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Tyrant Worm
21st Dec 2007, 18:09
This is probably going to be a rather touchy subject amongst the Deus Ex community, but what the hell; if you make everyone happy, you're not doing your job. I would like to take this oppourtunity to state my beliefs that this game needs to be released on consoles (360, ps3) a well as on the PC. Now don't get me wrong, I realize that the PC is the SUPERIOR gaming platform. I realize that many people's complaints concerning Invisible War arise from it's simultaneous development for both the Xbox and the PC. However, we are in a new generation.

With the advances that have been made in console development in the last 3 years, I firmly believe that modern consoles are capable of not only providing the graphical capabilities of your average PC, but also the depth of gameplay that is inherent in PC titles. The Elder Scrolls IV: Oblivion is a prime example of the comorbidity between the two platforms. The only thing that has been sacrificed, in terms of immesive experience, for the consoles are the graphics. Gameplay remains entirely indisctinct between the two. In this game, you have a complex inventory that is accessible with the push of a single button. From this menu, a simple swithc of the tabs (much like the information management system in DX1) will bring you to all of your key information discovered throughout the game. Another prime example of PC, Console comorbidity would be Bioshock. Now I realize that there are widly divergent opinions on Bioshock - but that's not what is being discussed here. The two games are exactly identical on both platforms, and both provide a remarkable in-depth, immersive, and complex gaming experience.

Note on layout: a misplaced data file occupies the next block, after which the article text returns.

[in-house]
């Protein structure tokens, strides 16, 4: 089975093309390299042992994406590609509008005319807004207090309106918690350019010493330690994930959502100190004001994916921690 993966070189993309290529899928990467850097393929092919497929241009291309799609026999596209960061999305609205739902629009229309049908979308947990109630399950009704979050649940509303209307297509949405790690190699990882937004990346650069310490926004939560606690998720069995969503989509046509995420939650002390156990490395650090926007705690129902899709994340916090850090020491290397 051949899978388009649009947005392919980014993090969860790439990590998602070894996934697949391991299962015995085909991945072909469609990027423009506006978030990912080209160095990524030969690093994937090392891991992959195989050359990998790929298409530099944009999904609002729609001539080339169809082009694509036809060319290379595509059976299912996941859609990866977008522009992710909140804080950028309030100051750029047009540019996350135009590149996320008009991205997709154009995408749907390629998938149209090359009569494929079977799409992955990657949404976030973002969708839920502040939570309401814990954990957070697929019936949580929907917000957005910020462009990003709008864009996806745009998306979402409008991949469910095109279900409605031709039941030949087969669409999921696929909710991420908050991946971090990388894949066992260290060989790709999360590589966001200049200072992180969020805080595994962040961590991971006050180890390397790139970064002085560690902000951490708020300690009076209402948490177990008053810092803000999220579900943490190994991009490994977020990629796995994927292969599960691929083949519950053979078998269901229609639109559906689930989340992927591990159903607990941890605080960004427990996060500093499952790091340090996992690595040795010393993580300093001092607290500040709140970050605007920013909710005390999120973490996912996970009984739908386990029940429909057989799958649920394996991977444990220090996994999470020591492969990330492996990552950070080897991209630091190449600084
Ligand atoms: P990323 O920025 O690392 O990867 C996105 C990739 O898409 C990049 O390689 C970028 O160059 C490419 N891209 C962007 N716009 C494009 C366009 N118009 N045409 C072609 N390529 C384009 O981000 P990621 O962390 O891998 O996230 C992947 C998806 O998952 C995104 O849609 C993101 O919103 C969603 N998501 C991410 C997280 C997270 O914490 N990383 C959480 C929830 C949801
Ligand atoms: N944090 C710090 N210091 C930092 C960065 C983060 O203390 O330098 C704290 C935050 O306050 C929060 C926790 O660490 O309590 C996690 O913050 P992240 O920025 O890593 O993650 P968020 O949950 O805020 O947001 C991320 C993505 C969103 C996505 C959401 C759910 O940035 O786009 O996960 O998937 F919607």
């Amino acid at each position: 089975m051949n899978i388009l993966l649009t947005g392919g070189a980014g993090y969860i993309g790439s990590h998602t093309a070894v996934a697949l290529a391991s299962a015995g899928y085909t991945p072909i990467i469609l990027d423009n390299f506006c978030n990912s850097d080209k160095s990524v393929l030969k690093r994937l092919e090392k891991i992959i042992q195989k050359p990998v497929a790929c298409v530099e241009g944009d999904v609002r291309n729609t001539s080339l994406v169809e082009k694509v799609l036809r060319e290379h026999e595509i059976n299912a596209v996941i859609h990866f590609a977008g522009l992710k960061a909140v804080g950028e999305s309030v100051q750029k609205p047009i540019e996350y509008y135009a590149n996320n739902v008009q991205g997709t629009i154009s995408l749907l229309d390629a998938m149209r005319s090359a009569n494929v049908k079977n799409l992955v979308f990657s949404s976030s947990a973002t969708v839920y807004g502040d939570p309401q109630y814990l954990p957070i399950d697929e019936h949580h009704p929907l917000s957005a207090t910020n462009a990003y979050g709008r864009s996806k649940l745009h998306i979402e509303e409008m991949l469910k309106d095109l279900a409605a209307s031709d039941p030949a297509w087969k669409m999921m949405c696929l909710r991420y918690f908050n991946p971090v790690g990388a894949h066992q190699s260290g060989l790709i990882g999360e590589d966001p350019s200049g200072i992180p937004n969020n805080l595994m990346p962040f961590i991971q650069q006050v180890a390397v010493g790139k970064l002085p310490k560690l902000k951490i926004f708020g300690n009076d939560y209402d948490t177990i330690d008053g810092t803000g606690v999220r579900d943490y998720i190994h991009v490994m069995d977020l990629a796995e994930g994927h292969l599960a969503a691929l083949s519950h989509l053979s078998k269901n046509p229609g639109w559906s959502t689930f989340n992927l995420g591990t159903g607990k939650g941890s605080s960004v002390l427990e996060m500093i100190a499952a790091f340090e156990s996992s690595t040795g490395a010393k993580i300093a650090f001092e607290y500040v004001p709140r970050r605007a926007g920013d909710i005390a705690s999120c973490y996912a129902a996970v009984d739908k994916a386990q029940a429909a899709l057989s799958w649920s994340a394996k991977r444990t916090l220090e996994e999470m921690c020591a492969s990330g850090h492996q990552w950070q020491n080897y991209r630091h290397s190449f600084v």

Furthermore, the choice to bring this game to as many platforms as possible not only makes sense in bringing the wonderfully poweful experience of Deus Ex to as many people as possible, it simply makes economic sense as well. How many of you can run Cysis at TOP levels on your current rig? Not many of you, I'm assuming. For those of you that can, how much money have you spent to bring your rig up to speed? For those of you that are upgrading, how much will you be spending to bring it up to speed? The average consumer can not afford a top end gaming rig. It does not make economic sense to make this game PC exclusive!

Discuss :D .

WhatsHisFace
21st Dec 2007, 18:19
I agree. Consoles are fully capable of providing PC-like experiences as has been evidenced multiple times, but Deus Ex 3 needs to "feel" like a PC game.

Graphics I couldn't care less about. If they're on par with high-end Doom 3 I'm happy.

pKp
21st Dec 2007, 19:48
The only thing that has been sacrificed, in terms of immesive experience, for the consoles are the graphics. Gameplay remains entirely indisctinct between the two.
Wrong.
Especially for a FPS, and DX3 is part FPS.
I agree with you for the "technical" side, a PS3 == a modern PC. But a pad and a mouse/keyboard setup are vastly different things.

Harakiribert
21st Dec 2007, 21:02
The "problem" is that Publishers/Developers make much more money with console versions of a game than with the pc version. Because of that the devs will make the console versions first. And since the majority of the console players are casual gamers, the devs will dumb down their original vision of the game to meet the needs of casual gamers. Then, to maximize the profit, the game is often poorly ported to the PC to squeeze a few bucks out of the PC players as well.

I don't mind if they develop DX3 for consoles as long as the devs stick to their vision of the game.

Jimmy184
21st Dec 2007, 21:22
The dispute about porting PC games over to consoles has never, well at least for me, been about graphics. In this respect platforms like the PS3/Xbox360 can deliver.

What I don't like is the corporate mentality behind doing such things and the 'milking' of popular franchises that goes on which ends up with the games original fanbase getting screwed over. For example; dumbing down the content to meet a particular mass market, like age group, casual gamers etc simply to maxmise profits. In a way, I suppose I can't blame them for doing this, it's a business after all and they must survive. But it doesen't mean I have to accept it.